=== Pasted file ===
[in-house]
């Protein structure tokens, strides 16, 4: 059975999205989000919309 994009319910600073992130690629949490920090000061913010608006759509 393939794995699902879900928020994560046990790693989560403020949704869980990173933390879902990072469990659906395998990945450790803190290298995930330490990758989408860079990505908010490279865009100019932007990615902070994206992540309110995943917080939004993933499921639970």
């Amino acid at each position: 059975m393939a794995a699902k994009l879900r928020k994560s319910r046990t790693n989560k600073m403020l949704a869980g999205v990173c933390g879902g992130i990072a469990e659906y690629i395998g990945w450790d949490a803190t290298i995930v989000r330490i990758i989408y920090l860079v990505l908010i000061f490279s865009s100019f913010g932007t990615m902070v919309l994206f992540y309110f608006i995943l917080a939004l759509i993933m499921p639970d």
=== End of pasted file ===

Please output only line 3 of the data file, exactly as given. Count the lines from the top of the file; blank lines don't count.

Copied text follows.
């Amino acid at each position: 059975m393939a794995a699902k994009l879900r928020k994560s319910r046990t790693n989560k600073m403020l949704a869980g999205v990173c933390g879902g992130i990072a469990e659906y690629i395998g990945w450790d949490a803190t290298i995930v989000r330490i990758i989408y920090l860079v990505l908010i000061f490279s865009s100019f913010g932007t990615m902070v919309l994206f992540y309110f608006i995943l917080a939004l759509i993933m499921p639970d």